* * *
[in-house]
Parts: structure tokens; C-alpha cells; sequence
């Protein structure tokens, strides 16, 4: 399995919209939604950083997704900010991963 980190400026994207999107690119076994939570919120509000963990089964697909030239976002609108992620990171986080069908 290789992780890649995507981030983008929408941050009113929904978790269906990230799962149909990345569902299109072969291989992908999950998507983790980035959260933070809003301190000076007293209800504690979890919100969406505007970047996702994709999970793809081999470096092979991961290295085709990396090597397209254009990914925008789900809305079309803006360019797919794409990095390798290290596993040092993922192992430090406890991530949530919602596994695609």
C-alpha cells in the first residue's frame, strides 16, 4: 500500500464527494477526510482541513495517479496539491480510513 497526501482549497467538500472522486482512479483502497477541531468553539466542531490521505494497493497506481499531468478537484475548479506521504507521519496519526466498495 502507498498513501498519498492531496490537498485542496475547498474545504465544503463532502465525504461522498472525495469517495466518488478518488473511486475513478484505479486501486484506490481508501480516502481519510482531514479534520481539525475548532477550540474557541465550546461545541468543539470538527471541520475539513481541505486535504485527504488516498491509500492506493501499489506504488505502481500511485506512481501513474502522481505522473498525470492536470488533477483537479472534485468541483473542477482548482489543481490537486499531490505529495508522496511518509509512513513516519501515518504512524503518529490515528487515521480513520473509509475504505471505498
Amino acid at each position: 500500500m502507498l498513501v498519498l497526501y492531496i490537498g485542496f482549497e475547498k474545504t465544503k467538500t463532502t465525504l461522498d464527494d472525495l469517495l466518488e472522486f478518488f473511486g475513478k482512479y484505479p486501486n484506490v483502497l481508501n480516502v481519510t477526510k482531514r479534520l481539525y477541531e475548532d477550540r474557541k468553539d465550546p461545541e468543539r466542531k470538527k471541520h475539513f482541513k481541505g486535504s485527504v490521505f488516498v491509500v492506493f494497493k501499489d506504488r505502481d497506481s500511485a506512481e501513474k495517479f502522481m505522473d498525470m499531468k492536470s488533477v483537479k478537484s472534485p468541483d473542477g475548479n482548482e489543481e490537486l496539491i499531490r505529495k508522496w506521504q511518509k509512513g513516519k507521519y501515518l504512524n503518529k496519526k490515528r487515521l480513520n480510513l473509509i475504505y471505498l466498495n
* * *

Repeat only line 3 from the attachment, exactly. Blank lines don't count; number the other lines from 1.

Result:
């Protein structure tokens, strides 16, 4: 399995919209939604950083997704900010991963 980190400026994207999107690119076994939570919120509000963990089964697909030239976002609108992620990171986080069908 290789992780890649995507981030983008929408941050009113929904978790269906990230799962149909990345569902299109072969291989992908999950998507983790980035959260933070809003301190000076007293209800504690979890919100969406505007970047996702994709999970793809081999470096092979991961290295085709990396090597397209254009990914925008789900809305079309803006360019797919794409990095390798290290596993040092993922192992430090406890991530949530919602596994695609």